how to resurrect the organization.
"WE WANT TO get more concrete evidence on what type
of programming students want," said UAC President Neale
Attenborough. "We want to find out what the hell the deal is
with people on this campus."
Viewpoint has lost nearly $9,000 so far this fall-$6,300 on

the James Kilpatrick-Shana Alexander debate, and $2,583 on
the September address by Ralph Nader. Accordingto Atten-
borough, UAC has a total budget of $30,000 after paying ad-
ministrative costs, and the other UAC departments, such as
Mediatrics Films and the Musket theater group, could not
compensate for such an extensive loss.
Chairwoman Carter said Viewpoint had been expected to
lose money, but not as much. "Those other committees can't
financially support Viewpoint any longer," she said.
Hoffman, the ex-Yippie who recently ended his seven-
year exile, originally was scheduled to appear Nov. 6 at Hill
Auditorium, but because of legal preoccupations, he had to
reschedule the date for the 12th-and the only site available
then was theMichigan Theater, which seats a smaller number
of people. But despite the increased difficulty of making
money at the Michigan, UAC officials decided to hold the
See VIEWPOINT, Page 6

Hoffman
.,.lecture cancelled

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TODAY
Our own debate
DEBATE AMONG the candidates for University
Regent will be held tonight at 7:30 p.m. in the
Anderson room of the Union. A three-member
panel with representatives from the faculty,
the Daily, and the Michigan Student Assembly will question
te two incumbent Regents Deane Baker and David Laro,
and challengers Stuart Hertzberg and Kurt O'Keefe. '

said a WTVS spokesperson, were courtesy of cable
news.
A Christmas game
What happens when you roast chestnuts on an open fire?
Well, you could collect $5 from each of your friends for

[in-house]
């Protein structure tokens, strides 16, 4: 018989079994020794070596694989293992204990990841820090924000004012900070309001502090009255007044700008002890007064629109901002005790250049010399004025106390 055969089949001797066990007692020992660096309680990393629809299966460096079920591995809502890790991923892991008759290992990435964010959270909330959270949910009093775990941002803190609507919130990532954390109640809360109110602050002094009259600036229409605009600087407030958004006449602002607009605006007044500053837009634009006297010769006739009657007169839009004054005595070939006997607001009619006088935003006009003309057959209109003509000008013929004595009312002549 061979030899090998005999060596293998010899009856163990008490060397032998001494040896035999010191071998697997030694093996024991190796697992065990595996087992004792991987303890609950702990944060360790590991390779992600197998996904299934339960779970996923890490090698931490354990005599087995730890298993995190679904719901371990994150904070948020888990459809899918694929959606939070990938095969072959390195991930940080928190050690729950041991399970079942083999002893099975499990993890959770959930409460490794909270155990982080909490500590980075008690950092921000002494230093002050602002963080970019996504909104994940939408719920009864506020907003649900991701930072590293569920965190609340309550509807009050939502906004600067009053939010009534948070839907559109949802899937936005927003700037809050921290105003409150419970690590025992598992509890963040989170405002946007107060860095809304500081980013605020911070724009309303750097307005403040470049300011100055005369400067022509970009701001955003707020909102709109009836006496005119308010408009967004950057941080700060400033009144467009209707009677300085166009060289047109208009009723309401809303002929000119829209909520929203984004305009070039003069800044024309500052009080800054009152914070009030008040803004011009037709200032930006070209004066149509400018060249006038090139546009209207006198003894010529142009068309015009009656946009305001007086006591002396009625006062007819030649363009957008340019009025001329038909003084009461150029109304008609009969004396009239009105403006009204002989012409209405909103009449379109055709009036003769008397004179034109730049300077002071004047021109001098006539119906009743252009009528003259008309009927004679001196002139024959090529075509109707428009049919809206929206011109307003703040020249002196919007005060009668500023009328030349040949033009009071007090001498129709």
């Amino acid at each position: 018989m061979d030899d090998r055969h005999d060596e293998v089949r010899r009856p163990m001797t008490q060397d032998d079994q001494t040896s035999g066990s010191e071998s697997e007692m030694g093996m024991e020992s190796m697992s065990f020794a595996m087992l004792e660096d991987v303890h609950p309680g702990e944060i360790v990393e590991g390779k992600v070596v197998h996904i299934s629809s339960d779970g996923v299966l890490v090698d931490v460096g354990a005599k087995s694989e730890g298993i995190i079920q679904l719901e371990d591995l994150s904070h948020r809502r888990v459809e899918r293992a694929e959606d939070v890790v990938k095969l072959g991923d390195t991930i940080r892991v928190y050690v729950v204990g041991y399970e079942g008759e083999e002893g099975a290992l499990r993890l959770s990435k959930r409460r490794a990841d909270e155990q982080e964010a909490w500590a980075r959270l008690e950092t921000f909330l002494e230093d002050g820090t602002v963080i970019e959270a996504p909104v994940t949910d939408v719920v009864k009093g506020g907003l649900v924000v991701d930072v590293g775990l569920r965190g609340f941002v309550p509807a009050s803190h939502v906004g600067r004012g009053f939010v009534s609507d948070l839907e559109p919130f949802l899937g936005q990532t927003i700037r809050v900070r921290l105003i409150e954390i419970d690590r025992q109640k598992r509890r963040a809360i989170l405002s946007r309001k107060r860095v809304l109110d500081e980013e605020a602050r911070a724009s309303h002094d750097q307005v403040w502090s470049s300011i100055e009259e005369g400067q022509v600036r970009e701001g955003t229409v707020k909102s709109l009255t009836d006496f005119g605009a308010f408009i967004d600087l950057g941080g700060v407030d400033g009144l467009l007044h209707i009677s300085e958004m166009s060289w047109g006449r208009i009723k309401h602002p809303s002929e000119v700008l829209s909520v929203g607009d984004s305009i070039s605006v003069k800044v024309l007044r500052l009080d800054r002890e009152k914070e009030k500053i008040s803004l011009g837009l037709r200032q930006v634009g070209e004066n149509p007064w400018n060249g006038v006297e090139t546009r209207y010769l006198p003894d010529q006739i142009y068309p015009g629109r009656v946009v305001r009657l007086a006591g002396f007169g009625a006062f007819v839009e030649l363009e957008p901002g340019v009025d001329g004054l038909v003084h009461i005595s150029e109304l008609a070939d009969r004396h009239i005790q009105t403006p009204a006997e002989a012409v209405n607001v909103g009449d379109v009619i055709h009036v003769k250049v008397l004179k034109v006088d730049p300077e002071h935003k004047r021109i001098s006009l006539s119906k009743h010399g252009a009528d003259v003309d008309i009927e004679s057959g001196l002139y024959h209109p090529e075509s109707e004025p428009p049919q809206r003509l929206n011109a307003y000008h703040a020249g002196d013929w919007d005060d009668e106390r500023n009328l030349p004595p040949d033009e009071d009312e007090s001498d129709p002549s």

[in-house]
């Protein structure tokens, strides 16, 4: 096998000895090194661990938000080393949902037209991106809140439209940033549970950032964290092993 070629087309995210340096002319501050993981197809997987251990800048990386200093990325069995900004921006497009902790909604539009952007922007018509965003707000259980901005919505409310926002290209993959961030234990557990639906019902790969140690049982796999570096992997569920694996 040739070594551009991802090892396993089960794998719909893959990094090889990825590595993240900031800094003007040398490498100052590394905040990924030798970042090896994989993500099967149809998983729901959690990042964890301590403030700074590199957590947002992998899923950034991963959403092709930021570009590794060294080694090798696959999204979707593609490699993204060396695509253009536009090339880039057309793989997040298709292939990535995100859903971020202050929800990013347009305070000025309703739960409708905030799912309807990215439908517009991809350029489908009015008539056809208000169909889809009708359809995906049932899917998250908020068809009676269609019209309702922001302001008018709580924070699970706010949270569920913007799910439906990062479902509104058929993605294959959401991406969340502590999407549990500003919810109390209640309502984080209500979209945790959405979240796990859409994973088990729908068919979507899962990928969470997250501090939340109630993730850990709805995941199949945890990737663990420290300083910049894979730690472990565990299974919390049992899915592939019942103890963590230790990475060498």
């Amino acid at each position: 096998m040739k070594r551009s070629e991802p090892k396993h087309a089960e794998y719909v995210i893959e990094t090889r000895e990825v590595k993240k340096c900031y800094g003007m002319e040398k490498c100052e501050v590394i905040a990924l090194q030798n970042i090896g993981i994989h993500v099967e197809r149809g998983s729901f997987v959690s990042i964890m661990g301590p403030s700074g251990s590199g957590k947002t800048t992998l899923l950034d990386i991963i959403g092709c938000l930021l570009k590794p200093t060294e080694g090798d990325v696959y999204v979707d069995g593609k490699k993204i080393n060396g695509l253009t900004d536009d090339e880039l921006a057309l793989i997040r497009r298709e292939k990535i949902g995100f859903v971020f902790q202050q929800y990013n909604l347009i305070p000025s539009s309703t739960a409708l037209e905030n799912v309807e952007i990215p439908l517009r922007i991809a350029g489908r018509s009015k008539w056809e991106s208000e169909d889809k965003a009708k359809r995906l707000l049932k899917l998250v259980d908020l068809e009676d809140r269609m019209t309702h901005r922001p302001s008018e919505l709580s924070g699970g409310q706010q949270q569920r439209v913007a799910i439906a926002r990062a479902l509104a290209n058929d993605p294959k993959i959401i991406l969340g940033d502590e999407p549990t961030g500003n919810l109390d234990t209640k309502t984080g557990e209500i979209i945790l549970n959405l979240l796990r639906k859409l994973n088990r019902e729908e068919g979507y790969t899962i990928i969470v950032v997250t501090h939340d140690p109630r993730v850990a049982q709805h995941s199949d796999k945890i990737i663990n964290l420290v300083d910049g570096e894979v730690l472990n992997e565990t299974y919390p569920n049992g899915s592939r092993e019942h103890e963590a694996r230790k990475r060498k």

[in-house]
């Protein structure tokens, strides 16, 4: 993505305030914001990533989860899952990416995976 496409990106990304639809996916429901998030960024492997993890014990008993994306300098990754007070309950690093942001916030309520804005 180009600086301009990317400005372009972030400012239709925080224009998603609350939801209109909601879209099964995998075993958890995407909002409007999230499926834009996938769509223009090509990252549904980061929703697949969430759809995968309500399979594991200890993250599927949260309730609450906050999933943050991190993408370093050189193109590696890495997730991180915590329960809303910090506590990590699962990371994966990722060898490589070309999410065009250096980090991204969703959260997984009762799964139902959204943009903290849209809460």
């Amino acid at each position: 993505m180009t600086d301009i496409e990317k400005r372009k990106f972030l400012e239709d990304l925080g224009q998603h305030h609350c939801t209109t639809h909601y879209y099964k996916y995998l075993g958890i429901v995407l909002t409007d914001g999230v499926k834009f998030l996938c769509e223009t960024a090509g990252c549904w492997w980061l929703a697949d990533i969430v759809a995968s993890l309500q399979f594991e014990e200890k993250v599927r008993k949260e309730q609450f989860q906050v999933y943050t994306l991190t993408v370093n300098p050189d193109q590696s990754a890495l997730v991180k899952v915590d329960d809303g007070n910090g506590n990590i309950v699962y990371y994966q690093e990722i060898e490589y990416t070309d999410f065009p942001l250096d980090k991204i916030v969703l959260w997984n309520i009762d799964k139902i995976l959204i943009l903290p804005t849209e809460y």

providing a taste treat or you might have to pay $20 for
smoke damages if you forget to close the flue. And be wary
of caroling too. You might win a $1 singing award, but you
could get slapped with a $24 fine for disturbing the peace.
It's all part of the latest fad in the "Christmas game," the
brainchild of Fred and Eileen Gosman. "It didn't make

while others present some of the peaks and valleys common
to holiday shoppers. Gosman said there is virtually no skill
involved, and a game takes 15 minutes for two players to
finish and 30 minutes for four. U
You only die twice
Doris Archer is going to be keeping a stiff upper lip from
now on. That's because Doris is dead-for the second time
The Actor's Equity union Monday forced the British Broad-
casting Corp. to conduct a second "funeral" for Doris, the
fictional grandmother on the world's longest-running radio
serial, The Archers. The first character to be killed off in 25
years, Doris was mourned again on tape by union members

played the part for almost 30 years, was in a nursing home,
too ill to continue the role. But one network official stressed
that Berryman would not be listening to the mock funeral:
"I don't want her to listen," the official said. "Even when
you know a character is going to die it's still a shock to hear
it." The last time a member of the fictional Archer family
was killed off was Sept. 22, 1955, when Doris' daughter-in-
law Grace burned to death trying to rescue a horse. But if
serieals are ridiculed in the U.S., in Britain at least, they
are held in-high esteem. Among The Archers' three million
estimated listeners is Queen Elizabeth II. With Doris'
"death," only two members of the original cast remain:
June Spencer and Norman Painting, who was just 22 when